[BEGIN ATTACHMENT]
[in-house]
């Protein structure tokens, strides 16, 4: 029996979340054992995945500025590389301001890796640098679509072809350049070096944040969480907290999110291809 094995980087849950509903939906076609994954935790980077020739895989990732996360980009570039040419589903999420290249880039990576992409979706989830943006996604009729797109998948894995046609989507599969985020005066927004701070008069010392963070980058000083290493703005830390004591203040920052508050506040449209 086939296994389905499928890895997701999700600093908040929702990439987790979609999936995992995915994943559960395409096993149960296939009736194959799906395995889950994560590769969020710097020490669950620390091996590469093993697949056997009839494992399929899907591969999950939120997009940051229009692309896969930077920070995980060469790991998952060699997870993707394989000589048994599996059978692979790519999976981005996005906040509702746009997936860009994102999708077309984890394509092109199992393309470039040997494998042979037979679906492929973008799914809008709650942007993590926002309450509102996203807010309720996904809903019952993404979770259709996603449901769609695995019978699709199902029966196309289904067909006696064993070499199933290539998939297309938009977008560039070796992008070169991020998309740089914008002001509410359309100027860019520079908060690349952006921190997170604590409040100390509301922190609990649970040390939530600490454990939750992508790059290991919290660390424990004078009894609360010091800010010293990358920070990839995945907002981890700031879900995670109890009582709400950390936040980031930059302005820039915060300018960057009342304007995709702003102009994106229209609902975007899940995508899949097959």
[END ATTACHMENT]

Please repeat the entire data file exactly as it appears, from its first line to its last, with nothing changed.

[in-house]
């Protein structure tokens, strides 16, 4: 029996979340054992995945500025590389301001890796640098679509072809350049070096944040969480907290999110291809 094995980087849950509903939906076609994954935790980077020739895989990732996360980009570039040419589903999420290249880039990576992409979706989830943006996604009729797109998948894995046609989507599969985020005066927004701070008069010392963070980058000083290493703005830390004591203040920052508050506040449209 086939296994389905499928890895997701999700600093908040929702990439987790979609999936995992995915994943559960395409096993149960296939009736194959799906395995889950994560590769969020710097020490669950620390091996590469093993697949056997009839494992399929899907591969999950939120997009940051229009692309896969930077920070995980060469790991998952060699997870993707394989000589048994599996059978692979790519999976981005996005906040509702746009997936860009994102999708077309984890394509092109199992393309470039040997494998042979037979679906492929973008799914809008709650942007993590926002309450509102996203807010309720996904809903019952993404979770259709996603449901769609695995019978699709199902029966196309289904067909006696064993070499199933290539998939297309938009977008560039070796992008070169991020998309740089914008002001509410359309100027860019520079908060690349952006921190997170604590409040100390509301922190609990649970040390939530600490454990939750992508790059290991919290660390424990004078009894609360010091800010010293990358920070990839995945907002981890700031879900995670109890009582709400950390936040980031930059302005820039915060300018960057009342304007995709702003102009994106229209609902975007899940995508899949097959």